Even after a slew of product launches and assets in thematic ETFs quadrupling over the last three years, there are still several investment stories not addressed in the European market.
Around a decade-and-a-half after its thematic ETF journey began, Europe is still playing catch-up with the US – as illustrated by the likes of Global X and Roundhill Investments repurposing their ‘40-Act’ products in UCITS form in recent months.
However, issuers are hardly laggards with 122 thematic ETF launches since the start of 2018, according to data from Bloomberg Intelligence. The following are just a few suggestions for themes the European market may see targeted in the coming months and years.
The nuclear question
Discussions around the role of nuclear energy in the energy transition have returned to the fore in recent months as the European Commission chose to add the energy source to its taxonomy of sustainable industries, as part of the Complementary Climate Delegated Act.
The move is significant if controversial – yet ETF investors in Europe currently lack any means of gaining targeted exposure to the industry.
In the US, a series of uranium miner equity ETFs have returned between 44% and 52% over the past year, according to data from ETFLogic.
While gaining a more modest 8.7% over the same period, the VanEck Uranium+Nuclear Energy ETF (NLR) is probably the most representative of the entire nuclear value chain, capturing companies involved in uranium mining, the construction and maintenance of nuclear reactors and power facilities, energy production from nuclear sources and those supplying equipment and services to the nuclear sector.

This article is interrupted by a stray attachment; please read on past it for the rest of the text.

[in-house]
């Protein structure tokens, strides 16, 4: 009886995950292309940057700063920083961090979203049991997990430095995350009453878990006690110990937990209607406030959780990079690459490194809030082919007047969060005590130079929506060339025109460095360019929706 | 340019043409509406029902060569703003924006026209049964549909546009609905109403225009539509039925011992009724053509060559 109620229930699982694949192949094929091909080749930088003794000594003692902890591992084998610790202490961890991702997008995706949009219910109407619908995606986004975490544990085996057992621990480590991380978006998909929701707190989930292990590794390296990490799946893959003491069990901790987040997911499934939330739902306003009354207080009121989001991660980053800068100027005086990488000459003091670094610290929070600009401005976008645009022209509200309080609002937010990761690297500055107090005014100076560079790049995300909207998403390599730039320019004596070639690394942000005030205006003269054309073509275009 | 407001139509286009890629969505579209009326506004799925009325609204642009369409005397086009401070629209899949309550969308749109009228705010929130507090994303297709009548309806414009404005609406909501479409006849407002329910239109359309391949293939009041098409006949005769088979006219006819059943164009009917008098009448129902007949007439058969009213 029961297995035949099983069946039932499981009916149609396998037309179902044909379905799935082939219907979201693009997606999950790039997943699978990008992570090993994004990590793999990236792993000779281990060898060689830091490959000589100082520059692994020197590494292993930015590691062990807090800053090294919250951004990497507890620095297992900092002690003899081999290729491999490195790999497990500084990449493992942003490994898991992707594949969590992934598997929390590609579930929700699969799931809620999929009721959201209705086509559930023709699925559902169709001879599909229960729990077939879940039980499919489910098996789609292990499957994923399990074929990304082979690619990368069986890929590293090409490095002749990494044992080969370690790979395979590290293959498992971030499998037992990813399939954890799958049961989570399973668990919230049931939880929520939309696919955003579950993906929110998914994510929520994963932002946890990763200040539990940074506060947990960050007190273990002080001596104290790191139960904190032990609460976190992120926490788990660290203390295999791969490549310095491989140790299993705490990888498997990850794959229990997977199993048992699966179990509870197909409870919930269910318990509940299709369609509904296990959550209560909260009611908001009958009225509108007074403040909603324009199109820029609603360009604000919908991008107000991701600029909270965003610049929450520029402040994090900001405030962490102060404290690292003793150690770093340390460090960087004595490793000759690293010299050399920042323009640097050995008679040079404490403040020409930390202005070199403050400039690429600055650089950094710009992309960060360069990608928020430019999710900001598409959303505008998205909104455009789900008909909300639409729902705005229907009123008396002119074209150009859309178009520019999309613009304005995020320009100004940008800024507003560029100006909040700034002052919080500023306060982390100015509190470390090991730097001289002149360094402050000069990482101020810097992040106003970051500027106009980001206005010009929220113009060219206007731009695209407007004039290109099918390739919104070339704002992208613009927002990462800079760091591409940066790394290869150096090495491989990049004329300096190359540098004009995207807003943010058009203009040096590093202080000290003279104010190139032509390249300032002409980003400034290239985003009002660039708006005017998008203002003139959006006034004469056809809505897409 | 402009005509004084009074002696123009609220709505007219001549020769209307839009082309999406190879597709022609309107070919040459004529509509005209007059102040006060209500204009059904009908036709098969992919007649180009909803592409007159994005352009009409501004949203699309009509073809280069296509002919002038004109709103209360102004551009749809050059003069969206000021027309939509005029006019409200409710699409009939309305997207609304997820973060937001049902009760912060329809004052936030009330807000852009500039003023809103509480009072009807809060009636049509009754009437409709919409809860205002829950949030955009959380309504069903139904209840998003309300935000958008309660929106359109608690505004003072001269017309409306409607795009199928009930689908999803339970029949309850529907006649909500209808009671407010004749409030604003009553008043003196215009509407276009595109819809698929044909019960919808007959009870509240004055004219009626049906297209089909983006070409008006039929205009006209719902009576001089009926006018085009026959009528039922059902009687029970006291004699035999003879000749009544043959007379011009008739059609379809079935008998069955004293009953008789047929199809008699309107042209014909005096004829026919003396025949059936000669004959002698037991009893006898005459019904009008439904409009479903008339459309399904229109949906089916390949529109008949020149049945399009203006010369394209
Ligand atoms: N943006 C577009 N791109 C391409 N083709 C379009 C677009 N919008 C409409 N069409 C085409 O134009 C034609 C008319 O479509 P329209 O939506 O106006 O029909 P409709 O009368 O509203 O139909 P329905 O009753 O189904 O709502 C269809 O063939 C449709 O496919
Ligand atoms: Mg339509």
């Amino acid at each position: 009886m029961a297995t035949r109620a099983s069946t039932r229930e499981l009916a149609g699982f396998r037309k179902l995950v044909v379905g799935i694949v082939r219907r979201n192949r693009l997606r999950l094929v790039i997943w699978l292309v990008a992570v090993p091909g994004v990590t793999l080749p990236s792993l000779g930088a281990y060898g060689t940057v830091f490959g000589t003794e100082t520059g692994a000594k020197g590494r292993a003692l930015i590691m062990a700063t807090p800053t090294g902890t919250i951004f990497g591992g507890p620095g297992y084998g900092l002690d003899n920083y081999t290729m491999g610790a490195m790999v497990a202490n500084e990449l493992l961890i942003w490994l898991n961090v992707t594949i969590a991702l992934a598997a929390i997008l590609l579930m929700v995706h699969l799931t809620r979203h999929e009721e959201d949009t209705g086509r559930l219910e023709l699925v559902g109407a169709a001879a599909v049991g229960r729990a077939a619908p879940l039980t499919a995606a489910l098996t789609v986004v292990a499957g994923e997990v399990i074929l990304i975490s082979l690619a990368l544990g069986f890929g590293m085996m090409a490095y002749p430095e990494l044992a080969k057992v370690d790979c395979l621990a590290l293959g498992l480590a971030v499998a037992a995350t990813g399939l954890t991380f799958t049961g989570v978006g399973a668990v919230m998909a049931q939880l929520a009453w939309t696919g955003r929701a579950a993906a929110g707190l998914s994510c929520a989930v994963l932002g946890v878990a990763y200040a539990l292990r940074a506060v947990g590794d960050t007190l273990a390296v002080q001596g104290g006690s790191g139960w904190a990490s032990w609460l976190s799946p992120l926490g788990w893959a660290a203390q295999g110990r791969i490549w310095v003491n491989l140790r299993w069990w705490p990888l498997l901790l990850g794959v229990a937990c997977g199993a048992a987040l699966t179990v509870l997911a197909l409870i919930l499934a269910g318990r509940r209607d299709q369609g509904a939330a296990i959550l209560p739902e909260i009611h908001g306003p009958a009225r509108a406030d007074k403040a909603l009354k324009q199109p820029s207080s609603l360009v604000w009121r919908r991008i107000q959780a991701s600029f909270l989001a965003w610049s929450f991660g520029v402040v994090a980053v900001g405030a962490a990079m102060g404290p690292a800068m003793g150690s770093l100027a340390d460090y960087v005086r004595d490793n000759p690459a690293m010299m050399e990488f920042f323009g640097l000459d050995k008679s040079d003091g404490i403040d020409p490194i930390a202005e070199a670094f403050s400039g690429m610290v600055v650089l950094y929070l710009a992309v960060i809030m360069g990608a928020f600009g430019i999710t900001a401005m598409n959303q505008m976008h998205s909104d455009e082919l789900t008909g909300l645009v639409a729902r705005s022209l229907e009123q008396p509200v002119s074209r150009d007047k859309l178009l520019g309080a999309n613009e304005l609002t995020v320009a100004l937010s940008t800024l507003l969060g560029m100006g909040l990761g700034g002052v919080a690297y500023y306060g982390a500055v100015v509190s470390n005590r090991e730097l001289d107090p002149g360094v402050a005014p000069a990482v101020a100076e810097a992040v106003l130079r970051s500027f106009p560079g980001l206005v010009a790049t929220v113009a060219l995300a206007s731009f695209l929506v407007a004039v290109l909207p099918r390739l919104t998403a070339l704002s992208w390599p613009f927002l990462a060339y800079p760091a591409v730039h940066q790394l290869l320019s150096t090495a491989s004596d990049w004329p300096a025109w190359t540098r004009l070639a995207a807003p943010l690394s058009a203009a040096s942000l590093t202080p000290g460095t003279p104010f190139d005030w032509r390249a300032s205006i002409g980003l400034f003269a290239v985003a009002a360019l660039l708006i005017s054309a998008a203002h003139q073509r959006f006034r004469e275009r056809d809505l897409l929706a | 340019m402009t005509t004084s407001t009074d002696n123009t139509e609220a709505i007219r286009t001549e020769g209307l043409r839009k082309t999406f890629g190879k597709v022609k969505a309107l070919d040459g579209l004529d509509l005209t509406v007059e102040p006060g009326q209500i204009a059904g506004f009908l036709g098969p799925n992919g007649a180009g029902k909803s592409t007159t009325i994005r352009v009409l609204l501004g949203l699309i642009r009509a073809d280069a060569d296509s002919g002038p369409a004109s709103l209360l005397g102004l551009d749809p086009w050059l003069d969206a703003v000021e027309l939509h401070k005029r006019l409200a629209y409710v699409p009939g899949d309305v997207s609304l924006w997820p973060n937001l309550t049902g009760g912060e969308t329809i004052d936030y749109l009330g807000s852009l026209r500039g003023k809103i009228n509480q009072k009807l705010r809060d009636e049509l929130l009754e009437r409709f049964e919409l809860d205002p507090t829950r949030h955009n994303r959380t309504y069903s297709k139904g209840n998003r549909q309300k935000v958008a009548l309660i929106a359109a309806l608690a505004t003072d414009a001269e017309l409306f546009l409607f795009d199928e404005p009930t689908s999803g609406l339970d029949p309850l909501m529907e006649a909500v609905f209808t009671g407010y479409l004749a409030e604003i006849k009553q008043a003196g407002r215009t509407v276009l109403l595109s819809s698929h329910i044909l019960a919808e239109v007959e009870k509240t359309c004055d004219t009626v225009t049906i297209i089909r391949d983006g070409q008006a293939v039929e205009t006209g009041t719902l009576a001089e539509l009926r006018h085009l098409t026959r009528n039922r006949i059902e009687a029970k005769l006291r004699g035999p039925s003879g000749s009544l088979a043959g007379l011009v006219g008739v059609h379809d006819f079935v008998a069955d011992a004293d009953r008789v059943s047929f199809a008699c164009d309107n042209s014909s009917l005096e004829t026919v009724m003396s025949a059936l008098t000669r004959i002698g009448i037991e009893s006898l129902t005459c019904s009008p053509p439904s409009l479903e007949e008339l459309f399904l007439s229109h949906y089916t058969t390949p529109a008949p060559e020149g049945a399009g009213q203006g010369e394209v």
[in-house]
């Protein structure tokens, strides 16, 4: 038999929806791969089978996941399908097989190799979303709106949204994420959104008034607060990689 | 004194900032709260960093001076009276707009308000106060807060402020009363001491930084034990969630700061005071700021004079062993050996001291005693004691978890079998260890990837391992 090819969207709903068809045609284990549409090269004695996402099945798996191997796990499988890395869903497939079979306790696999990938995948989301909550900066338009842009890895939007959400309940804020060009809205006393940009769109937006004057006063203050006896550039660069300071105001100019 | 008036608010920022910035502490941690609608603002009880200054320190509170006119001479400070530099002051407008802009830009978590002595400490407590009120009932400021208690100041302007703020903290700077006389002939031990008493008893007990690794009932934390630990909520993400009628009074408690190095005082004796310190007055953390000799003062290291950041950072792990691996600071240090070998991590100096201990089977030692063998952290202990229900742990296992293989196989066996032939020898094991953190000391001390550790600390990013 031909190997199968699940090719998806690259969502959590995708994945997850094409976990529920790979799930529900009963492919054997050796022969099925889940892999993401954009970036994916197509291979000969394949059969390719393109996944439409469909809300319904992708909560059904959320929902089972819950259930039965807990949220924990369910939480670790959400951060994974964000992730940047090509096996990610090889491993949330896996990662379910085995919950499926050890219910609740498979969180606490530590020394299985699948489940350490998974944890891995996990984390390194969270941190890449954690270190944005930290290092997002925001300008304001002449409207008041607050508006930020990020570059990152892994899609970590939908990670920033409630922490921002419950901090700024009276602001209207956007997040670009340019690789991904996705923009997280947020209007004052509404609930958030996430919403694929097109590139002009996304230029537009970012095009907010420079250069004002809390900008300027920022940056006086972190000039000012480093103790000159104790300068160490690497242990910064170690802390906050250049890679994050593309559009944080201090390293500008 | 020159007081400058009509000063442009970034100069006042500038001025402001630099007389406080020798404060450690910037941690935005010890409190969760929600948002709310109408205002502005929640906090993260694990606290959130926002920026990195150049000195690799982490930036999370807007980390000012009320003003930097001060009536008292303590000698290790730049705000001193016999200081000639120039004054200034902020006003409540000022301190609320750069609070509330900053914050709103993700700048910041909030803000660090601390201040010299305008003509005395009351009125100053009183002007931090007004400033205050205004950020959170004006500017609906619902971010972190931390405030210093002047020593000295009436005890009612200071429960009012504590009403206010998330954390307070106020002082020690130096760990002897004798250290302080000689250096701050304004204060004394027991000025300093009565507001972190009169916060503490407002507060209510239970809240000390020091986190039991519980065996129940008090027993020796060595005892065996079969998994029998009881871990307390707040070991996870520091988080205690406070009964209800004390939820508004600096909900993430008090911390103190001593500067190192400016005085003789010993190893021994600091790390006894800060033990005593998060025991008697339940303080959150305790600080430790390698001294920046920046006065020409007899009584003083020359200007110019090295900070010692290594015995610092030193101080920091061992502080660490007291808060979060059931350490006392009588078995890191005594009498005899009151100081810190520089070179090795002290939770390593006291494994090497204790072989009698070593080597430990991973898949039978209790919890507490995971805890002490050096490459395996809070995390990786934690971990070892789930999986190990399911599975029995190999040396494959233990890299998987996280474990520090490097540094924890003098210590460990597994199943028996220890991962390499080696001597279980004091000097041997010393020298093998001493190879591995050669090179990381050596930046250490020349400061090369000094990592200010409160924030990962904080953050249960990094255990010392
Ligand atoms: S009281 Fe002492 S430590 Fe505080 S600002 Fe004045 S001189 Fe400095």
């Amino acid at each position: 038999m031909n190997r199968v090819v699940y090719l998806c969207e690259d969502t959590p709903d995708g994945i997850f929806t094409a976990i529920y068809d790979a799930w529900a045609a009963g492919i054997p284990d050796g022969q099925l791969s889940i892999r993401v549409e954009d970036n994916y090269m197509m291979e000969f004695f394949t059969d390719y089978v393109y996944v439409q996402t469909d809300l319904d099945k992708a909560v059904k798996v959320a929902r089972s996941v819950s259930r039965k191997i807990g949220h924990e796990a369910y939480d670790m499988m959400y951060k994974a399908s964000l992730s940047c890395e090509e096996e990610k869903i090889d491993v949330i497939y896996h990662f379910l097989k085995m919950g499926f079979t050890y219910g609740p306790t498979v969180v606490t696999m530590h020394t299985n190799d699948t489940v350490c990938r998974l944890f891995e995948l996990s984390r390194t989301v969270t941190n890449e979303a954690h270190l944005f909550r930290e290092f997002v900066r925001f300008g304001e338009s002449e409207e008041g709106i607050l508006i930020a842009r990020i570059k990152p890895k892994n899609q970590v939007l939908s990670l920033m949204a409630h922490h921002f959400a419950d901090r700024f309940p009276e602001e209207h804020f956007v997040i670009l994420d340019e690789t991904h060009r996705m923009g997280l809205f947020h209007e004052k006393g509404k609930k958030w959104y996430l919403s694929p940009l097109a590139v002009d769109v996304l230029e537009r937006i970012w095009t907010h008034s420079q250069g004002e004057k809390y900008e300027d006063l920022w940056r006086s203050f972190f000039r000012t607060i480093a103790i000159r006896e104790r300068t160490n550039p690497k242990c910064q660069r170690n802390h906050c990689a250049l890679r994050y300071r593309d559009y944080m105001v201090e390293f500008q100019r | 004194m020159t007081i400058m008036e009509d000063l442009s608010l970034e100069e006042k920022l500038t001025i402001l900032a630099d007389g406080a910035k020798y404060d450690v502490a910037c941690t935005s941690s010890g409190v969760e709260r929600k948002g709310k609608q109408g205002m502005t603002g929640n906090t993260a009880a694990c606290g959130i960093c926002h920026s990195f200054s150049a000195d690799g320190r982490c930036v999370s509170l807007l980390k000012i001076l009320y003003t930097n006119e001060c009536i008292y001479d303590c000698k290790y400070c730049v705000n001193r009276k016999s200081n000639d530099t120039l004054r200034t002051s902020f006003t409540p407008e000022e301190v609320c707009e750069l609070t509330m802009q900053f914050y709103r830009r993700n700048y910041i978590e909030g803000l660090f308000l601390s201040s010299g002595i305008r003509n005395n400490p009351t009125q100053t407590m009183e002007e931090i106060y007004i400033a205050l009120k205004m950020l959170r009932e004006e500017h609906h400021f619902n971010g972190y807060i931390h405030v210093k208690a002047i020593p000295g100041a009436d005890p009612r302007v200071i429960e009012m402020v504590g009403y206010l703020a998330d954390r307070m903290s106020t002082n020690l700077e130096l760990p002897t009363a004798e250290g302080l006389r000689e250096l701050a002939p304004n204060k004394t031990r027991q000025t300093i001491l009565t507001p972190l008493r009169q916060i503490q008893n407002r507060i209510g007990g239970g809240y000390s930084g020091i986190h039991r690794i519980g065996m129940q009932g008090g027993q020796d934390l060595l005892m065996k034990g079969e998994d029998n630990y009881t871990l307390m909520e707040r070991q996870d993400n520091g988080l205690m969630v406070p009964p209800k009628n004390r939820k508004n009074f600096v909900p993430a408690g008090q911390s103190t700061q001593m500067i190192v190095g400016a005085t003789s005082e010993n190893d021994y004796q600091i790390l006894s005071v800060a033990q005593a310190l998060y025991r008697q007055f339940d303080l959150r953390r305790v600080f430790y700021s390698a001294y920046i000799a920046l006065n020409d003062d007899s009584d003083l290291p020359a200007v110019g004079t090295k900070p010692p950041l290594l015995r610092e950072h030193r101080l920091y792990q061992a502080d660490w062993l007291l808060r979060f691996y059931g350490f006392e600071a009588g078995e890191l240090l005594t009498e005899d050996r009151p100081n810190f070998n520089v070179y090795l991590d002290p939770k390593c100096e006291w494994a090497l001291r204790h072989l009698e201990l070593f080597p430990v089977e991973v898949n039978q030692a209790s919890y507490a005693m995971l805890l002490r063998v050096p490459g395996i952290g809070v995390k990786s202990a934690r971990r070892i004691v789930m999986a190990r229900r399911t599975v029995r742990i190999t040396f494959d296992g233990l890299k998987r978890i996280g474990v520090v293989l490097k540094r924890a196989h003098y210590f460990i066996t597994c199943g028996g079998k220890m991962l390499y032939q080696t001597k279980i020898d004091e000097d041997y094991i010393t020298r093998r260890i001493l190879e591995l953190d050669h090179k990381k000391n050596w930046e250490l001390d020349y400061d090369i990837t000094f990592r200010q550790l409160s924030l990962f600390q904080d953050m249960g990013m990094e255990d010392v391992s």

Previously, Europe had the ETFS WNA Global Nuclear Energy GO UCITS ETF (ETLN), which addressed companies engaging in nuclear reactors, utilities, services, tech and fuel, but this closed years ago alongside the ETFS DAXglobal Shipping GO UCITS ETF (SHIP).
However, it would not be a surprise to see nuclear thematics make a dramatic comeback in Europe as other regulators grapple with sustainability issues and the role of nuclear in decarbonising economies.
Going in the other direction is the possibility of ETFs that invest in companies which are underweighted or rejected by environmental, social and governance-minded (ESG) investors.
One potential benefit of this approach could be outsized returns. While institutional investors and their clients are crowding into companies with stronger performance on ESG metrics – often larger companies from particular sectors – ESG underperformers with stronger correlations to value and size factors find themselves trading at discounts.
Controversial hedge fund manager Crispin Odey accused green institutional investors of “leaving fantastic returns on the table” in an interview with the Financial Times.
Supporting this, Bloomberg Intelligence senior ETF analyst Eric Balchunas said a ‘bad egg index’ made up of the 20 stocks in the S&P 100 with the worst Sustainalytics ESG ratings returned 192.6% between 2013 and 2019 – versus 152.1% for the SPDR S&P 500 ETF Trust (SPY) and 142.5% for the iShares MSCI USA ESG Select ETF (SUSA).
Another plus is unlike ESG indices, an ESG rejects ETF would allow investors to engage in the companies most in-need of improvement.
Valerie Grant, senior vice president and senior portfolio manager, equities, at Alliance Bernstein, commented: “Identifying companies that are on track to yield positive outcomes for both investors and society. Investors can play an important role in motivating these companies to change through active engagement, proxy voting and other tools available to active managers.”
Taking another leaf out of the US ETF book, Europe could look to internet sources to build baskets of securities based on public attitudes.